Seasonal sips such as mulled wine, spiked eggnog, pumpkin-pie- and candy-cane-flavored Martinis can be fun, festive and decadent. But many bars and restaurants have raised the level of their holiday drink offerings with savory and sophisticated offerings. Here are a few cocktail trends for the season.
Ethnic Yule Nogs
Traditional nog, the creamy, go-to holiday punch-bowl potable, gets an update at Pisco y Nazca, a 200-seat Peruvian ceviche gastrobar in Kendall, FL. “A typical Algarrobina is a sweet dessert drink made with pisco, egg white, evaporated milk and carob syrup, which is similar to molasses,” explains managing partner Tim Truschel.
He makes a version of the blended Peruvian cocktail, adding a brown sugar/sweet potato reduction and fresh nutmeg garnish. “Although we are always leaning towards authentic Peruvian cuisine, we bring traditional holiday flavors to the menu,” Truschel says.
Et Voila!, a 49-seat French and Belgian restaurant in Washington, D.C., uses Advocaat, a creamy, traditional alcoholic beverage from the Netherlands for its Advocaat cocktail ($12.50). The drink mixes Advocaat with Bacardi light rum, Cointreau and lime juice; it’s shaken and topped with Belgian peach lambic beer.
“Advocaat is a Dutch product, but we use it a lot in Belgium for cocktails, pastries and as an after-dinner drink,” says Et Voila! owner/chef Claudio Pirollo. “I like it because of its creamy consistency and subtle sweetness.”
Suds make an appearance in another eggnog in D.C. The Beer Nog ($12) at all nine restaurants of the RW Restaurant Group uses Nitro Vanilla Porter from Breckenridge Brewery, along with cream, whole milk, sugar, eggs and freshly ground nutmeg.
The decadent drink gets its silky luxuriance from the nitrogen in the beer. “For the holidays, our drinks reflect the culinary changes of the menu both in heaviness and spice levels,” says corporate beverage director Ramon Narvaez.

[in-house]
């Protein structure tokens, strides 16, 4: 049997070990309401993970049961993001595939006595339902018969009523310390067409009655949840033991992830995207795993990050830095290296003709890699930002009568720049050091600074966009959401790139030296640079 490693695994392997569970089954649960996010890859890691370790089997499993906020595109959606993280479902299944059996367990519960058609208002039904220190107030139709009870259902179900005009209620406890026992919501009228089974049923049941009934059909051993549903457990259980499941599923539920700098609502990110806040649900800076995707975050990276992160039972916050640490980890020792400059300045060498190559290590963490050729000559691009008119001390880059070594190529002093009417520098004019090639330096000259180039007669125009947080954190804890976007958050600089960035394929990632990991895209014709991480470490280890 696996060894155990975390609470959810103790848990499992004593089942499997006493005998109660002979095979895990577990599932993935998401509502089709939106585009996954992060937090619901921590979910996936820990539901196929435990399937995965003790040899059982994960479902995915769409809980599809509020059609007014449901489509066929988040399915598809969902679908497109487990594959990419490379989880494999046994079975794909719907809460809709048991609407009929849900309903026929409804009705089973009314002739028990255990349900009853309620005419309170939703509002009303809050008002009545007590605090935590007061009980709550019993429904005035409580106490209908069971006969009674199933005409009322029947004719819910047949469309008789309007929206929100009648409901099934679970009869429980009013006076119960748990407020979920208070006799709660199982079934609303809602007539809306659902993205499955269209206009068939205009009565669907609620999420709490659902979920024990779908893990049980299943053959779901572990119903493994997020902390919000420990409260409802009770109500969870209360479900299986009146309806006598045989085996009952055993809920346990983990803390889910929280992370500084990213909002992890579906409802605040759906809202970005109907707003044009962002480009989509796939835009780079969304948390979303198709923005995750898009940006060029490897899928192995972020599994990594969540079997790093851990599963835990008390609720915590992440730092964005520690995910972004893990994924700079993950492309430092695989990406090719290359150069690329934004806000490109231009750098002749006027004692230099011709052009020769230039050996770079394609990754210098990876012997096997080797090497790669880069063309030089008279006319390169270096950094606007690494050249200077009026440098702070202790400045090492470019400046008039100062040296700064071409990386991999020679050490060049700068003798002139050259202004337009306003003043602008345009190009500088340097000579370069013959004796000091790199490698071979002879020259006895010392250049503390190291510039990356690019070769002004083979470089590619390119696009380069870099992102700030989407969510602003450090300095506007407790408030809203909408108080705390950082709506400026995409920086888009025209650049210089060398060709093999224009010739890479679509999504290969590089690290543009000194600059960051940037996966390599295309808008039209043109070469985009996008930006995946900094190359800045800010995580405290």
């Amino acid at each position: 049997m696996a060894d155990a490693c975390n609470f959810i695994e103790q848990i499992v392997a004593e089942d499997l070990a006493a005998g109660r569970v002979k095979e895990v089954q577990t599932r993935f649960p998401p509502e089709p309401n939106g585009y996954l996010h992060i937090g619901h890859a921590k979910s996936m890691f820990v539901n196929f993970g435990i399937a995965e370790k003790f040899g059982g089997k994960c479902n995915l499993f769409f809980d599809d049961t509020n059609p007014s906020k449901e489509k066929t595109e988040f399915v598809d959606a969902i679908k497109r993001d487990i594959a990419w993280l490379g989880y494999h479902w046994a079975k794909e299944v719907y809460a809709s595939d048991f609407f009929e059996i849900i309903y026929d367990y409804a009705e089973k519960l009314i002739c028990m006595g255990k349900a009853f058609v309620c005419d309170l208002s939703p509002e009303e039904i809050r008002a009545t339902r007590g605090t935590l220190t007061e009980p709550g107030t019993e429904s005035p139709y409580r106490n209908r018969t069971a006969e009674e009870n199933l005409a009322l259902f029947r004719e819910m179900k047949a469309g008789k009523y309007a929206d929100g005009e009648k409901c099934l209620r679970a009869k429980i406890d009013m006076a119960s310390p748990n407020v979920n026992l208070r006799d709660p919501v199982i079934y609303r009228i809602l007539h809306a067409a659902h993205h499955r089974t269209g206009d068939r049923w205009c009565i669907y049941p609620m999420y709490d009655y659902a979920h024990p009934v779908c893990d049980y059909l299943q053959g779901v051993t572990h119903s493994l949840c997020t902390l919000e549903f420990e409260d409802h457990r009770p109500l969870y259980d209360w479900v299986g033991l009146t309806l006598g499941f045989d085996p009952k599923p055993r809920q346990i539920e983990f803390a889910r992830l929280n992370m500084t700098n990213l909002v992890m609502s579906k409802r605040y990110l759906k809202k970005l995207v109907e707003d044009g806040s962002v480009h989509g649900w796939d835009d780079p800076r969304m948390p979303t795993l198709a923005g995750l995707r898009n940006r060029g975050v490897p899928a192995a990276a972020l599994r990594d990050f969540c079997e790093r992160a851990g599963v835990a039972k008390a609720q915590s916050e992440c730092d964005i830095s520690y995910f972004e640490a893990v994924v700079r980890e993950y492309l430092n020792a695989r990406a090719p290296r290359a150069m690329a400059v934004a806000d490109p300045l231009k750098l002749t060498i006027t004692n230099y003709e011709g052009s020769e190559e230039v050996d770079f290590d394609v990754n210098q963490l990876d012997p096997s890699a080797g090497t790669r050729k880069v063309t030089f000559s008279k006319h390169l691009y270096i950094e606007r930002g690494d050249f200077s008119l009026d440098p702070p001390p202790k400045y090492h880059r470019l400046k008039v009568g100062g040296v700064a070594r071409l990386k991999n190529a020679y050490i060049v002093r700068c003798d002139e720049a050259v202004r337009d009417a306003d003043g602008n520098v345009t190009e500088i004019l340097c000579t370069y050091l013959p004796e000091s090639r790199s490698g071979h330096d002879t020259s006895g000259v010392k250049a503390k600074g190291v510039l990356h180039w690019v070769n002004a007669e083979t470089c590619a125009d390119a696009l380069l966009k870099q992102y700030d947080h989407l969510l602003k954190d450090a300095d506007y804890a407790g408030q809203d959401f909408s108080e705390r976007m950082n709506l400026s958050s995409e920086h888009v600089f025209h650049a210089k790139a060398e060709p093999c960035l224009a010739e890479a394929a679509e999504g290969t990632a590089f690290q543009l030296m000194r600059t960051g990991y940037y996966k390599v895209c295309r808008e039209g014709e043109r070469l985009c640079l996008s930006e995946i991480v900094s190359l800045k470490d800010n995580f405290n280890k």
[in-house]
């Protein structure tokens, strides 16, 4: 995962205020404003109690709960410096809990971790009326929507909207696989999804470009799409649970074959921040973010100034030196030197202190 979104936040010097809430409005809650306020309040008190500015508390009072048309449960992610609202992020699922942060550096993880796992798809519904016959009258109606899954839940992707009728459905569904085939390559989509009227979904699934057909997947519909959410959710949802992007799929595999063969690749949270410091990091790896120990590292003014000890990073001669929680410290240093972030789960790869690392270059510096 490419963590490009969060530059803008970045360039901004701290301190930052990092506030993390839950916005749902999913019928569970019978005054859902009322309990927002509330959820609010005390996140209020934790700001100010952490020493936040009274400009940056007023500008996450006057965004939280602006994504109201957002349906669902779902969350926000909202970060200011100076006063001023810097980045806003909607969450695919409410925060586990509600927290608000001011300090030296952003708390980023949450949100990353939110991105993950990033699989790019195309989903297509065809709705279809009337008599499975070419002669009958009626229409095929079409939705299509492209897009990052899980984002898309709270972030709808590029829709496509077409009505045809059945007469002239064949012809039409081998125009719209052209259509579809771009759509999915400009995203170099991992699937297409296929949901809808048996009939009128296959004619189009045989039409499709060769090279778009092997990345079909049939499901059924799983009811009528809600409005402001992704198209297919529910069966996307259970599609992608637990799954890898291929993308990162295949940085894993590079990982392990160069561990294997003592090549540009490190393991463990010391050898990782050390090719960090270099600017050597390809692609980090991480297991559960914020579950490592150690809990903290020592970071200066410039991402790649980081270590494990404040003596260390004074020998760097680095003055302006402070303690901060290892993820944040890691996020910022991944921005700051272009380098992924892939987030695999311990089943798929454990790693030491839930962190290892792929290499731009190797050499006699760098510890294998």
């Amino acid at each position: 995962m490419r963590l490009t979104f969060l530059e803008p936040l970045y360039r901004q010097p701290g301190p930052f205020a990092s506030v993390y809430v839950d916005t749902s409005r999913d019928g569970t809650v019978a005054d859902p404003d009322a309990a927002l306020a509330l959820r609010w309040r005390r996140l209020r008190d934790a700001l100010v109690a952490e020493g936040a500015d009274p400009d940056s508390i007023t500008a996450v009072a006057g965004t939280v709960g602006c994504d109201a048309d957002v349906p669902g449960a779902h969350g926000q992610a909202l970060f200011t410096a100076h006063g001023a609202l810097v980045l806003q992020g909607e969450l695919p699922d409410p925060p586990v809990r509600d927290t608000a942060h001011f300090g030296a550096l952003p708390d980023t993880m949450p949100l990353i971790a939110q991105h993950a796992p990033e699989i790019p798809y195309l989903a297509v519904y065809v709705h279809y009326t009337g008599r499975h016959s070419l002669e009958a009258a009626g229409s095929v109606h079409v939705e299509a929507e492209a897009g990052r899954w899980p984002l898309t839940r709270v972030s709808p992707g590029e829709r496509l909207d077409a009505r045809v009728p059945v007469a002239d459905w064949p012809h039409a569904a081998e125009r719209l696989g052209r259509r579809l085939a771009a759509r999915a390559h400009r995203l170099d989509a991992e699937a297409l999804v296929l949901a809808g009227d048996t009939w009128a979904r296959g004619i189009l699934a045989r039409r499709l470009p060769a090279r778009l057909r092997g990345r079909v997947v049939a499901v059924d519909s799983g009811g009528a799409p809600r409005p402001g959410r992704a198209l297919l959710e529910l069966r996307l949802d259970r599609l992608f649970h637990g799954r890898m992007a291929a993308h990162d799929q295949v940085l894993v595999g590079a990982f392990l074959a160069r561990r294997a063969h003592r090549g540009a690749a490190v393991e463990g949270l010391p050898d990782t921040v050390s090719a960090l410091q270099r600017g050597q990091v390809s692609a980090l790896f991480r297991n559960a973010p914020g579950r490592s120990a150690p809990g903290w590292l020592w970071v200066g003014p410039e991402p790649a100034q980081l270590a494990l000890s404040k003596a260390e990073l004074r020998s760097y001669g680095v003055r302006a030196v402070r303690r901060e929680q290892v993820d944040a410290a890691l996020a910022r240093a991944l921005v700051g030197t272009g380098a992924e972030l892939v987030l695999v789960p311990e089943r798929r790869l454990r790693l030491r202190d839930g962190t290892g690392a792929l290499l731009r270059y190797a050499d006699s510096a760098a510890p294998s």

The 100-seat Barren Hill Tavern & Brewery in Lafayette, PA, has a seasonal sip called the Gingerbread Jesus Flip ($12), with spiced rum, egg, ginger, simple syrup and nutmeg. It’s made with Gingerbread Jesus, a Belgian Dubbel beer brewed with molasses, ginger, cinnamon and nutmeg. Barren Hill owner Erin Wallace collaborated on the beer with a friend who also happens to be an Episcopal priest.
Although beertails are often thought of as summer drinks, like the Shandy, they can be just as appealing during the winter months, says Wallace. The Gingerbread Jesus Flip in particular is fitting for the space because “Barren Hill is housed in a Colonial-era inn,” she notes. “It lends well to winter, holidays and has multiple fireplaces.”
As the weather cools and the holidays approach, “we focus on what’s in season and flavors and ingredients that call out wintertime,” says beverage director Julia McElroy of the 304-seat Grand Isle Restaurant in New Orleans. She mixes Patron Incendio Chocolate-Chili tequila, “the perfect balance of sweet and spicy,” with the Canebreak Wheat Ale for the Negro y Oro hoptail ($12).